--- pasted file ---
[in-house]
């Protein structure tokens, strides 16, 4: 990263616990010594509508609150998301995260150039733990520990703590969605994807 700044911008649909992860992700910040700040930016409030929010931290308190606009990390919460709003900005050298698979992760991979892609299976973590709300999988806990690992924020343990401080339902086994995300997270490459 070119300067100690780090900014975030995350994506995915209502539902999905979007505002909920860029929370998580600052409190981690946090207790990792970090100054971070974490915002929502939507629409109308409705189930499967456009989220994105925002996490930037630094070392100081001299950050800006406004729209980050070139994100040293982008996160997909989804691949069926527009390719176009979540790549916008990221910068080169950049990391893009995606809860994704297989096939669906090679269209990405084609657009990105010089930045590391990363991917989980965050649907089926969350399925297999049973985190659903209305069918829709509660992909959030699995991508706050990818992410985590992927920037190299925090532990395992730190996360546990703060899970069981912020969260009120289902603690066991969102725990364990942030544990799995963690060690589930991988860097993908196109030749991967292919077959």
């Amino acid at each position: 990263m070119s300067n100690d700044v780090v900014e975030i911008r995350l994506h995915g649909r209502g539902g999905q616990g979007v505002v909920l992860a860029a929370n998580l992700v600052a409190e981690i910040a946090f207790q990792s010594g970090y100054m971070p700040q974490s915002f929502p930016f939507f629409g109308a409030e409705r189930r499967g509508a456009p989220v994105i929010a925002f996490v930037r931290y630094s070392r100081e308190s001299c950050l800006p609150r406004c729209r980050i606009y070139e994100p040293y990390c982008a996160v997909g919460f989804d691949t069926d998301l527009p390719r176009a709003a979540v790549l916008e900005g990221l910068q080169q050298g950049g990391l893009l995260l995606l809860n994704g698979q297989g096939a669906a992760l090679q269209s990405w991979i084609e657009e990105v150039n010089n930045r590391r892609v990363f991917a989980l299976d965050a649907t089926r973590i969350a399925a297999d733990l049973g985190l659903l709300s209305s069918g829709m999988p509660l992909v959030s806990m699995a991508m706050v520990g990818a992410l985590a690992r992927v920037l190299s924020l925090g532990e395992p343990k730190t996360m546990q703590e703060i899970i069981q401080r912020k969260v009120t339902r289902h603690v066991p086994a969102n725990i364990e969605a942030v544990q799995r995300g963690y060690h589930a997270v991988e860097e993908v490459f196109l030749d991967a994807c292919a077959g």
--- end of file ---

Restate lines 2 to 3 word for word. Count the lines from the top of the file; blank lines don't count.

């Protein structure tokens, strides 16, 4: 990263616990010594509508609150998301995260150039733990520990703590969605994807 700044911008649909992860992700910040700040930016409030929010931290308190606009990390919460709003900005050298698979992760991979892609299976973590709300999988806990690992924020343990401080339902086994995300997270490459 070119300067100690780090900014975030995350994506995915209502539902999905979007505002909920860029929370998580600052409190981690946090207790990792970090100054971070974490915002929502939507629409109308409705189930499967456009989220994105925002996490930037630094070392100081001299950050800006406004729209980050070139994100040293982008996160997909989804691949069926527009390719176009979540790549916008990221910068080169950049990391893009995606809860994704297989096939669906090679269209990405084609657009990105010089930045590391990363991917989980965050649907089926969350399925297999049973985190659903209305069918829709509660992909959030699995991508706050990818992410985590992927920037190299925090532990395992730190996360546990703060899970069981912020969260009120289902603690066991969102725990364990942030544990799995963690060690589930991988860097993908196109030749991967292919077959």
């Amino acid at each position: 990263m070119s300067n100690d700044v780090v900014e975030i911008r995350l994506h995915g649909r209502g539902g999905q616990g979007v505002v909920l992860a860029a929370n998580l992700v600052a409190e981690i910040a946090f207790q990792s010594g970090y100054m971070p700040q974490s915002f929502p930016f939507f629409g109308a409030e409705r189930r499967g509508a456009p989220v994105i929010a925002f996490v930037r931290y630094s070392r100081e308190s001299c950050l800006p609150r406004c729209r980050i606009y070139e994100p040293y990390c982008a996160v997909g919460f989804d691949t069926d998301l527009p390719r176009a709003a979540v790549l916008e900005g990221l910068q080169q050298g950049g990391l893009l995260l995606l809860n994704g698979q297989g096939a669906a992760l090679q269209s990405w991979i084609e657009e990105v150039n010089n930045r590391r892609v990363f991917a989980l299976d965050a649907t089926r973590i969350a399925a297999d733990l049973g985190l659903l709300s209305s069918g829709m999988p509660l992909v959030s806990m699995a991508m706050v520990g990818a992410l985590a690992r992927v920037l190299s924020l925090g532990e395992p343990k730190t996360m546990q703590e703060i899970i069981q401080r912020k969260v009120t339902r289902h603690v066991p086994a969102n725990i364990e969605a942030v544990q799995r995300g963690y060690h589930a997270v991988e860097e993908v490459f196109l030749d991967a994807c292919a077959g």